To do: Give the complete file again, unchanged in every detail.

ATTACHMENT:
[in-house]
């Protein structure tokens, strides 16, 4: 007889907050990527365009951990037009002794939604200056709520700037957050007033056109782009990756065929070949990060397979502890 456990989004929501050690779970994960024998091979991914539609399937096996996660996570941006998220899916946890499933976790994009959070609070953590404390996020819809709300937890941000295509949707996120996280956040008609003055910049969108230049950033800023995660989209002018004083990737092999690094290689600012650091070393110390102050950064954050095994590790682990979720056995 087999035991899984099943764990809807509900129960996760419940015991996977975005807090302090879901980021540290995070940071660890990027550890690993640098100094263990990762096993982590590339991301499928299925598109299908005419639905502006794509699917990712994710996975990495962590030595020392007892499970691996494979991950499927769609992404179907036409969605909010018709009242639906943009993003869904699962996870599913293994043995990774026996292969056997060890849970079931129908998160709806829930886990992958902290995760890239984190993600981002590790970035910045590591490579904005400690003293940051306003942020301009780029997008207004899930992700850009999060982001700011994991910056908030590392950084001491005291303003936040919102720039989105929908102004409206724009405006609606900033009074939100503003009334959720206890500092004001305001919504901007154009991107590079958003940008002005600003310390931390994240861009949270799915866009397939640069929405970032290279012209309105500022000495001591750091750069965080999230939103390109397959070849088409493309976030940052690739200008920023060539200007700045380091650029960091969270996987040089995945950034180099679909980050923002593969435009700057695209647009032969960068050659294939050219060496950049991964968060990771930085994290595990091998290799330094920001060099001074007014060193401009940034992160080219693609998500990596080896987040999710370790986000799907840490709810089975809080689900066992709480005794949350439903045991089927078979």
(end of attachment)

[in-house]
């Protein structure tokens, strides 16, 4: 007889907050990527365009951990037009002794939604200056709520700037957050007033056109782009990756065929070949990060397979502890 456990989004929501050690779970994960024998091979991914539609399937096996996660996570941006998220899916946890499933976790994009959070609070953590404390996020819809709300937890941000295509949707996120996280956040008609003055910049969108230049950033800023995660989209002018004083990737092999690094290689600012650091070393110390102050950064954050095994590790682990979720056995 087999035991899984099943764990809807509900129960996760419940015991996977975005807090302090879901980021540290995070940071660890990027550890690993640098100094263990990762096993982590590339991301499928299925598109299908005419639905502006794509699917990712994710996975990495962590030595020392007892499970691996494979991950499927769609992404179907036409969605909010018709009242639906943009993003869904699962996870599913293994043995990774026996292969056997060890849970079931129908998160709806829930886990992958902290995760890239984190993600981002590790970035910045590591490579904005400690003293940051306003942020301009780029997008207004899930992700850009999060982001700011994991910056908030590392950084001491005291303003936040919102720039989105929908102004409206724009405006609606900033009074939100503003009334959720206890500092004001305001919504901007154009991107590079958003940008002005600003310390931390994240861009949270799915866009397939640069929405970032290279012209309105500022000495001591750091750069965080999230939103390109397959070849088409493309976030940052690739200008920023060539200007700045380091650029960091969270996987040089995945950034180099679909980050923002593969435009700057695209647009032969960068050659294939050219060496950049991964968060990771930085994290595990091998290799330094920001060099001074007014060193401009940034992160080219693609998500990596080896987040999710370790986000799907840490709810089975809080689900066992709480005794949350439903045991089927078979």